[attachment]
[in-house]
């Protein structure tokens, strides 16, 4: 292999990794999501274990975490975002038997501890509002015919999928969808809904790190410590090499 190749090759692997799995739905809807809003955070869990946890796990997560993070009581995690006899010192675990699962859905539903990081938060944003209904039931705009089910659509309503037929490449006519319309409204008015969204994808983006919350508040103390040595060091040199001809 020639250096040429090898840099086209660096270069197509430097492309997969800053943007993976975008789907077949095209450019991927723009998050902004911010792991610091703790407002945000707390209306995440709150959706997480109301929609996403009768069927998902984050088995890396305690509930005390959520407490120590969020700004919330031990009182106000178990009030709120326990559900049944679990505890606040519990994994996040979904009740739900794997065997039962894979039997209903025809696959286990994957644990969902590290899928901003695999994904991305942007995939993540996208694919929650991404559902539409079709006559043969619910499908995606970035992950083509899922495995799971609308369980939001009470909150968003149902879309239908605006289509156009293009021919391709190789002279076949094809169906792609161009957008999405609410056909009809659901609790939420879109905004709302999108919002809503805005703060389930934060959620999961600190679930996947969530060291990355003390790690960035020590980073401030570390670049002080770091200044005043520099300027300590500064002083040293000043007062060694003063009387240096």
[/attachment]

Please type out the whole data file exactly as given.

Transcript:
[in-house]
């Protein structure tokens, strides 16, 4: 292999990794999501274990975490975002038997501890509002015919999928969808809904790190410590090499 190749090759692997799995739905809807809003955070869990946890796990997560993070009581995690006899010192675990699962859905539903990081938060944003209904039931705009089910659509309503037929490449006519319309409204008015969204994808983006919350508040103390040595060091040199001809 020639250096040429090898840099086209660096270069197509430097492309997969800053943007993976975008789907077949095209450019991927723009998050902004911010792991610091703790407002945000707390209306995440709150959706997480109301929609996403009768069927998902984050088995890396305690509930005390959520407490120590969020700004919330031990009182106000178990009030709120326990559900049944679990505890606040519990994994996040979904009740739900794997065997039962894979039997209903025809696959286990994957644990969902590290899928901003695999994904991305942007995939993540996208694919929650991404559902539409079709006559043969619910499908995606970035992950083509899922495995799971609308369980939001009470909150968003149902879309239908605006289509156009293009021919391709190789002279076949094809169906792609161009957008999405609410056909009809659901609790939420879109905004709302999108919002809503805005703060389930934060959620999961600190679930996947969530060291990355003390790690960035020590980073401030570390670049002080770091200044005043520099300027300590500064002083040293000043007062060694003063009387240096």